Now that the financial health of the world has gone down the toilet, all kinds of cockroaches and rats are being exposed to the sun. This is not a nice picture but at least the whole world can take notice about a couple of sayings: “There is no free lunch,” and “if it sounds too good then it is too good.”I am a small potato in this huge world of financial IOUs. So, I never qualified to be robbed by Bernie Madoff.
I am also not someone from a Latin American country who is trying to safeguard his or her assets against unstable governments. I do feel sorry, however, for all those Latin Americans who thought that their investments in certificates of deposits with Bernie redux’s (aka disgraced Robert Allen Stanford) bank were secure. Like Mr. Madoff, Mr. Stanford promised steady returns. This time in the form of higher interest paying CDs issued by his bank domiciled in the island of Antigua.
So, how can we, the small potatoes of the world, know if we are scammed? Like what Ronald Regan said eons ago, trust but verify. As blogger Alex Dalmady said in his article that uncovered Mr. Stanford’s scam, it is in front of our eyes if we open them. Mr. Dalmady provided some guidelines to check if an investment is a scam:
1. It is too good to be true
2. It can do what no one else can
3. There are few (or only one) persons overseeing everything
4. Few incentives for whistle blowers
So, why did I say that my only contact with Mr. Stanford was metallic? I flew Caribbean Sun once. It is now a defunct airline, but Mr. Stanford used to own.
Thousand gold little miss is my literal translation from a Chinese phrase. It basically means stuck up, spoiled single woman. Mainly those girls who have been groomed by their parents to be married to rich guys and have babies. This seems to be somewhat of a universal truth in paternal societies. The end result may be a bored or boring lady in the later years of her life, who still believe she is the little Miss gold and can’t understand why the limousine is not waiting for her. Well, in this case, why the plane is not waiting for her:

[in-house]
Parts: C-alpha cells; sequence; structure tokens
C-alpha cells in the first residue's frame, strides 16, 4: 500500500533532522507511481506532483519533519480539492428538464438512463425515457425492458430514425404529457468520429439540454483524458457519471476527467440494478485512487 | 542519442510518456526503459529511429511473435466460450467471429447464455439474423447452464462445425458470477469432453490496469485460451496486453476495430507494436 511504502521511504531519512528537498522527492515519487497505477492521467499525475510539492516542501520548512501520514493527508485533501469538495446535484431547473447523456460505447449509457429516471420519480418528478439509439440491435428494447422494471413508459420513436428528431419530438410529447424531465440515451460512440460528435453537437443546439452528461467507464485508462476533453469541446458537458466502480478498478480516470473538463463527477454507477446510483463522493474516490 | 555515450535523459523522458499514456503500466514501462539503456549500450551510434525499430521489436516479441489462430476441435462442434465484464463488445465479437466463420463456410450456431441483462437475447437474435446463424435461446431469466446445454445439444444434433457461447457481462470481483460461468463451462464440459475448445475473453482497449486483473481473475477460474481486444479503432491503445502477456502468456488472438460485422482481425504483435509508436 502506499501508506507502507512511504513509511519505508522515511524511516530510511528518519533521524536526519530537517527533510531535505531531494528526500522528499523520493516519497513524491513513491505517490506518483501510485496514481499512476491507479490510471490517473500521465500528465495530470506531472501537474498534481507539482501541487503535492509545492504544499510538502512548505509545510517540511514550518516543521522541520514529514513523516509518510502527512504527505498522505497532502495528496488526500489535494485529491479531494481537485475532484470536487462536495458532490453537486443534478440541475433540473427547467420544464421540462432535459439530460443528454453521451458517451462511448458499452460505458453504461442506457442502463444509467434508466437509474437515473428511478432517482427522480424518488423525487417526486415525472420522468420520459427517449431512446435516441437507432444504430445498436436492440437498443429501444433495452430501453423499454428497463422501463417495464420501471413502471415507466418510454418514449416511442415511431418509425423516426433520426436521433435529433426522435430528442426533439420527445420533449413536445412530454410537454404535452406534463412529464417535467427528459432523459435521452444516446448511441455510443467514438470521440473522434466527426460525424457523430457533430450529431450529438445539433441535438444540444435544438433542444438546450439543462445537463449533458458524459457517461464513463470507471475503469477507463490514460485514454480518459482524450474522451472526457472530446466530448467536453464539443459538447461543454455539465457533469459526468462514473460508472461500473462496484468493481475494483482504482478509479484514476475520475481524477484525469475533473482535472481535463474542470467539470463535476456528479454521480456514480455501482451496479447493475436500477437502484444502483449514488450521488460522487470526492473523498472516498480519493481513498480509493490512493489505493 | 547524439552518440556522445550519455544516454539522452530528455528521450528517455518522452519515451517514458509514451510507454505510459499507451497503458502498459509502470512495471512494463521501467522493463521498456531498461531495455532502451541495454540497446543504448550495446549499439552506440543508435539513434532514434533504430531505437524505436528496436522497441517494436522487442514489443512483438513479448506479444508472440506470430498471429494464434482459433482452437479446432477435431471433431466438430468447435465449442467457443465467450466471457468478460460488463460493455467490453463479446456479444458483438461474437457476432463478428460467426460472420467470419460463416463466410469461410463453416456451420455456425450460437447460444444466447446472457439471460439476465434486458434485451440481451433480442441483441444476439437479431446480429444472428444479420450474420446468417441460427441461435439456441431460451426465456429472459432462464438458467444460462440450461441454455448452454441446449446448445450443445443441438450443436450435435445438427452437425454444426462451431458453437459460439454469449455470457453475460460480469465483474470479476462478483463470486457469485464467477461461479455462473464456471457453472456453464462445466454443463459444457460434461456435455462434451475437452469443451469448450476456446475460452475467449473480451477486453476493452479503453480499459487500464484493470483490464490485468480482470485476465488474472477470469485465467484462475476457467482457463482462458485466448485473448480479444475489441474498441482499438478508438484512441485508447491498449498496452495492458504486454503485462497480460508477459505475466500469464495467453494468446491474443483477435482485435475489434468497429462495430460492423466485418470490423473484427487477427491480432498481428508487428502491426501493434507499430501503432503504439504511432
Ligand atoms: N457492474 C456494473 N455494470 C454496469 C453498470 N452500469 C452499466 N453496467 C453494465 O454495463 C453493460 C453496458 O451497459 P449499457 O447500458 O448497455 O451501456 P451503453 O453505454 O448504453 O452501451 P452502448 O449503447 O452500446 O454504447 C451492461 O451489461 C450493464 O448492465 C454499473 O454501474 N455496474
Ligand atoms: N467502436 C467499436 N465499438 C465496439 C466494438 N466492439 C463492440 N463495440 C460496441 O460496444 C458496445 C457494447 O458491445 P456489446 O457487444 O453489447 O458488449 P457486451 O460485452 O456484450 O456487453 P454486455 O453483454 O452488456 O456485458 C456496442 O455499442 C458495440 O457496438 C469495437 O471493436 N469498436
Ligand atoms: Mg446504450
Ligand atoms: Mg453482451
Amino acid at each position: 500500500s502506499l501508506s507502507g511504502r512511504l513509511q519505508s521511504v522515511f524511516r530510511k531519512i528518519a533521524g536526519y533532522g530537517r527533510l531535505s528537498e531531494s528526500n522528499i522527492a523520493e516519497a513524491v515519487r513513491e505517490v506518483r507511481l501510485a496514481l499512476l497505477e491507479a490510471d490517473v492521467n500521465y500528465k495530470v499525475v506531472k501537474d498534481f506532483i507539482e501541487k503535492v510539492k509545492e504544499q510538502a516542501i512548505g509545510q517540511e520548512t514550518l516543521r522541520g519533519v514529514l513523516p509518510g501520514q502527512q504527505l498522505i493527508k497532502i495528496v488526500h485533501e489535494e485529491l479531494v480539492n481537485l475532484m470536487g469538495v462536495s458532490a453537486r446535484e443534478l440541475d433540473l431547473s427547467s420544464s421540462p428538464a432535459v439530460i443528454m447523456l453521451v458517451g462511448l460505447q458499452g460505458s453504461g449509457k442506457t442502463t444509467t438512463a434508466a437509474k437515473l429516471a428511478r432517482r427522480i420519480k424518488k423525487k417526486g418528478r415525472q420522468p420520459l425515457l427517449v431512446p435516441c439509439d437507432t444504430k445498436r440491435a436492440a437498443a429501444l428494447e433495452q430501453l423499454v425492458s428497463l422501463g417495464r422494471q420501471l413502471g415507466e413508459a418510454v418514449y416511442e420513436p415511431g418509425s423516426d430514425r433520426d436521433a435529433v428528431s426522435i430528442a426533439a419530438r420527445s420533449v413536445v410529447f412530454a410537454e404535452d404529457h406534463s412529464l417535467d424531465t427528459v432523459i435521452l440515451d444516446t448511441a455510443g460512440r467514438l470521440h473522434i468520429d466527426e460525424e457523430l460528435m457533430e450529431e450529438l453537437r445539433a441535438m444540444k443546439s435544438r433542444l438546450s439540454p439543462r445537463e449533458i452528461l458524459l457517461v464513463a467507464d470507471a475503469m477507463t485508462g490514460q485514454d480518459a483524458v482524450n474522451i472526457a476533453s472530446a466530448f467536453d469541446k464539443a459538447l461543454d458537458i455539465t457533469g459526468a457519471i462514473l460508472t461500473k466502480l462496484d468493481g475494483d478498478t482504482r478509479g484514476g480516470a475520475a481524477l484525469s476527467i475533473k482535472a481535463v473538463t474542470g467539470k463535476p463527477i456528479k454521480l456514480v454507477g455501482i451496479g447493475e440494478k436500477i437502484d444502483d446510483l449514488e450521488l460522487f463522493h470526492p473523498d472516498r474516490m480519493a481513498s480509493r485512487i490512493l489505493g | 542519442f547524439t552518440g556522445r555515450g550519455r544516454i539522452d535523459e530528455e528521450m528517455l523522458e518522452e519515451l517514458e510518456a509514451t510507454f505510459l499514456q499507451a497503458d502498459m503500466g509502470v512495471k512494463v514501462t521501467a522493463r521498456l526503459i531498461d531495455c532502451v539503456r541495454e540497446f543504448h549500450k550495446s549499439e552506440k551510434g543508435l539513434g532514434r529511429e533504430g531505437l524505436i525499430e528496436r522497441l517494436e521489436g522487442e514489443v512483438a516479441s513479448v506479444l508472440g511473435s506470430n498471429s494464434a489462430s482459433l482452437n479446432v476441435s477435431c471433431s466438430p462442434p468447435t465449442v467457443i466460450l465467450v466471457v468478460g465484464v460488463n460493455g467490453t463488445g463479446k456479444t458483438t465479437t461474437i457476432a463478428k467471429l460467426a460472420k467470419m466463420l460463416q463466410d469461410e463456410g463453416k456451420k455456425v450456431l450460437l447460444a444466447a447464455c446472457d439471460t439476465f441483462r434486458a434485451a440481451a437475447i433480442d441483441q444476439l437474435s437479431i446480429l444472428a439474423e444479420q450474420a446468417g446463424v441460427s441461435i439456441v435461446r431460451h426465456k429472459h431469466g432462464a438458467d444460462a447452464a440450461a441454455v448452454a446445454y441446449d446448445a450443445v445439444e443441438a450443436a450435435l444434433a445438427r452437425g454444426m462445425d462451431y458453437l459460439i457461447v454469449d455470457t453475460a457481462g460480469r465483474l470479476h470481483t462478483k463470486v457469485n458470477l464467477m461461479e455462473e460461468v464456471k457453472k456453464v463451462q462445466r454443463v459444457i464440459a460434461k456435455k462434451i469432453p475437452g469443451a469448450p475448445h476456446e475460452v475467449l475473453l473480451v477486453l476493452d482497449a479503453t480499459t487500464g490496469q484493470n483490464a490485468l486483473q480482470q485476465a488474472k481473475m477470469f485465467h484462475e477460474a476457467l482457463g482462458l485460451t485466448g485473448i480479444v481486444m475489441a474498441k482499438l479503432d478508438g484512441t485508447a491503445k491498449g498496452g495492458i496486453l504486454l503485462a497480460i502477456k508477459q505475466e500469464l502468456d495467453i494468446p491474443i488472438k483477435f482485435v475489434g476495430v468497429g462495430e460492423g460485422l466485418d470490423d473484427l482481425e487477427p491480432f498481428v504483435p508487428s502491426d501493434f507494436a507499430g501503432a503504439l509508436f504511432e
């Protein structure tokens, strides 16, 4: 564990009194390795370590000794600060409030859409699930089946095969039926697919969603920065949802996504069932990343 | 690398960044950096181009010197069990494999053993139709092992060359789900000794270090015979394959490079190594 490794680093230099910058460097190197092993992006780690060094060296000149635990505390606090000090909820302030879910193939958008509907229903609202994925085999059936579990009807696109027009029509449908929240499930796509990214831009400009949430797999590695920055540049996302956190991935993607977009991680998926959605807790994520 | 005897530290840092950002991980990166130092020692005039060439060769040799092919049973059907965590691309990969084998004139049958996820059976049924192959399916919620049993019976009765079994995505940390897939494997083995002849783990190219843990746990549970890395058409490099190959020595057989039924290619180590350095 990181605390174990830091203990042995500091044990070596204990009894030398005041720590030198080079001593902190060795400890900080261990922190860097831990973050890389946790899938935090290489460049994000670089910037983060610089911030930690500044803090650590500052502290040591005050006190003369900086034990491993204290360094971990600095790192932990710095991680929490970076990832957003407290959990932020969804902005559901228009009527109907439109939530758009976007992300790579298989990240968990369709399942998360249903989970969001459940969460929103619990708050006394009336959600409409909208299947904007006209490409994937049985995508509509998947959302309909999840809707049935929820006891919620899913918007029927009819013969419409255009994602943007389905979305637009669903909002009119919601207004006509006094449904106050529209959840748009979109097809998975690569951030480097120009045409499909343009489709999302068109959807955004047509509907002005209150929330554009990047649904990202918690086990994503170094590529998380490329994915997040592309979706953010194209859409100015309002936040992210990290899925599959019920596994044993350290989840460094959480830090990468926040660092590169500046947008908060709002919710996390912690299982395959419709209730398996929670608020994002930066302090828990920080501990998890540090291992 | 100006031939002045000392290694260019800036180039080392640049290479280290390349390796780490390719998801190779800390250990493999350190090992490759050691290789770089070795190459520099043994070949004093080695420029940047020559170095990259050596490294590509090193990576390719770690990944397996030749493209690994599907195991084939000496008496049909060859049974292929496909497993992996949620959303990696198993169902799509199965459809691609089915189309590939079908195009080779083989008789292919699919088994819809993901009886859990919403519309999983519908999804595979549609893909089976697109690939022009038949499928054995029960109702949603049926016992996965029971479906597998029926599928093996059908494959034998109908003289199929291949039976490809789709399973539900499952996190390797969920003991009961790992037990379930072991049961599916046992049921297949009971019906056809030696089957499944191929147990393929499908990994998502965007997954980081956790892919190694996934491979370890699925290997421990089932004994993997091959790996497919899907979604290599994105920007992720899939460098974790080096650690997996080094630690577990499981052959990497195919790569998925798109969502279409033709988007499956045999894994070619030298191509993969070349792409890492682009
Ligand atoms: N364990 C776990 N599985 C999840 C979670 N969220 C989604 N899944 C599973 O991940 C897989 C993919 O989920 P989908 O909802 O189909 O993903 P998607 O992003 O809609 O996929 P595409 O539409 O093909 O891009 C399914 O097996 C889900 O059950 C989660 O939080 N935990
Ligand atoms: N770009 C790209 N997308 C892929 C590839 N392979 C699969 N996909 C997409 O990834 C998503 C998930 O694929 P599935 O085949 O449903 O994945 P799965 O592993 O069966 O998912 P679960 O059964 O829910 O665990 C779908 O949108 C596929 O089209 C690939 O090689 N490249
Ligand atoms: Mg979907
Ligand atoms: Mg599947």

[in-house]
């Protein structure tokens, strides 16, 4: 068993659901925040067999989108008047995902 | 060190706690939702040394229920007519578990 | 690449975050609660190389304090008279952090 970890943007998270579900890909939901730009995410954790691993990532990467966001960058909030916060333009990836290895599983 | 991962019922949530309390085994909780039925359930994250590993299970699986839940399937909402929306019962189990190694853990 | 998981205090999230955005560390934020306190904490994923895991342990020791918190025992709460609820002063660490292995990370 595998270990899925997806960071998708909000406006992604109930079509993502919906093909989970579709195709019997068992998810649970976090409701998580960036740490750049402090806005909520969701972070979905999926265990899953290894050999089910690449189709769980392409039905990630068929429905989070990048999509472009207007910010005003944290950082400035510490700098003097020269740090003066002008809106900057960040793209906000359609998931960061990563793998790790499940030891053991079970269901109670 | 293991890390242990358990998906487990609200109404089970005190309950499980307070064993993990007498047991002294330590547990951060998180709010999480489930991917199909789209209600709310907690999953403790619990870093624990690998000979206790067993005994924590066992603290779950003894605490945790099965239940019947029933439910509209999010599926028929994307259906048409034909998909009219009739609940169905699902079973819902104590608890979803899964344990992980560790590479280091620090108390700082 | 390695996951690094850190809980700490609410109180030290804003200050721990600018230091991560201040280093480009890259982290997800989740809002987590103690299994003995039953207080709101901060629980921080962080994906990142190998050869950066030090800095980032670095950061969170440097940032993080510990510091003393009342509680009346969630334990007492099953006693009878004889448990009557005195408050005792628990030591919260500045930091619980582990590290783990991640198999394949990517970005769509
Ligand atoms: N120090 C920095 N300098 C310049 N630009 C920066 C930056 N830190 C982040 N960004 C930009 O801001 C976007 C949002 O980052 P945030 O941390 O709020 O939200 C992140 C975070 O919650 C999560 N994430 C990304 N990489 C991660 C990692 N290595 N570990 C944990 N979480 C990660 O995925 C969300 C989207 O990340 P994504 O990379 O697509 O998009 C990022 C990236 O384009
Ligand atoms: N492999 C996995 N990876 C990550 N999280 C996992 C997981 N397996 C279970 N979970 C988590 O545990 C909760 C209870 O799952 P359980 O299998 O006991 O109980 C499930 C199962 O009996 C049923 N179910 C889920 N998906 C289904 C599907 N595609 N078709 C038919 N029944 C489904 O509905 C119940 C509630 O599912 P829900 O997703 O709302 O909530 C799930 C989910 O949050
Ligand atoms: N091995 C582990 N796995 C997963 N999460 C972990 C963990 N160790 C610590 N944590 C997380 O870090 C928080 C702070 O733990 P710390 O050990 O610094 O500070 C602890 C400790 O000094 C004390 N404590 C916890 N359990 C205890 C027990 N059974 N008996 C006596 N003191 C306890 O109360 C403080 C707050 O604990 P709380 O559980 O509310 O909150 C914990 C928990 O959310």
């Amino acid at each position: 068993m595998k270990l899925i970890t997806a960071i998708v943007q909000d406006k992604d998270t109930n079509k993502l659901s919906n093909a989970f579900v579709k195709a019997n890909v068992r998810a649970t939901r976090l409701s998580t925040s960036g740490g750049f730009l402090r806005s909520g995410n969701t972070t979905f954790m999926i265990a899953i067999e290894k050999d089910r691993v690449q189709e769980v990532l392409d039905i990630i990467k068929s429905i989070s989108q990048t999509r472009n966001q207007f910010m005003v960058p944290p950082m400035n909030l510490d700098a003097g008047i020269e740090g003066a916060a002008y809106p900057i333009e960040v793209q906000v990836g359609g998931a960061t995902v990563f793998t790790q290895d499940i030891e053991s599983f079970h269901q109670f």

My partner has a movie subscription with Netflix. It is the basic one in which he can have endless DVDs so long as he plays and returns them one at a time. So, in between watching and sending back and forth through the mail, I think he watches about 8 movies a month. Now, as some of my dear readers know, Netflix also has an online play now option. It is included with the DVD subscription and you can play as many movies as you want. That is, so long as you are confined to be in front of your computer, and you are happy with the selection of available movies (well, mostly older ones). My partner is someone whose movie viewing habits are difficult to change. I doubt he will ever watch a video clip in front of a computer screen.
This week, I decided to embark on a new experiment. I picked up a story in the New York Times about changing viewing habits and that Netflix has a box that streams movies directly to the TV. The Roku box. To start with, I believe the marketers got the entry price right – $100. Second, who does not want free movies? All the movies that Netflix can provide online can be played through the Roku box…and at 720p. So, with visions about cutting part of my cable programming service, I decided to buy the Roku box.
So far it has been a great experience. Having been used to sporadic YouTube downloads in my computer; I wondered how the Roku box would behave given that the main TV was downstairs and away from the WIFI router. No worries here. But for the initial 4 to 5 seconds download delay, the movies played perfectly. The amazing thing is that I could now treat the selected movies as if I was watching TV, flipping among them. The software is intelligent enough to remember where I stopped on each of them and continue from there. In a sense, it is like a multiple disks DVD player. The Apple TV box should have been like this to start with. But Apple missed an opportunity. Its box is double the price and there is no much free content, expect for the video podcasts (hint to Apple, the idea of free video podcasts of TV programs is a winner).
I am sure that the Roku will become an extremely successful tool to deliver video content. The company is now in the process of obtaining other content providers. So long as these new providers keep the price low, I predict is a win-win situation. I hope that the cable companies take notice. They have bee raising their monthly subscription fees, behaving like classic monopolies. I wish they will view this new competition as a warning about pricing themselves out of the market. But I fear, as my friend said, they will just simply increase the fee for providing Internet connection.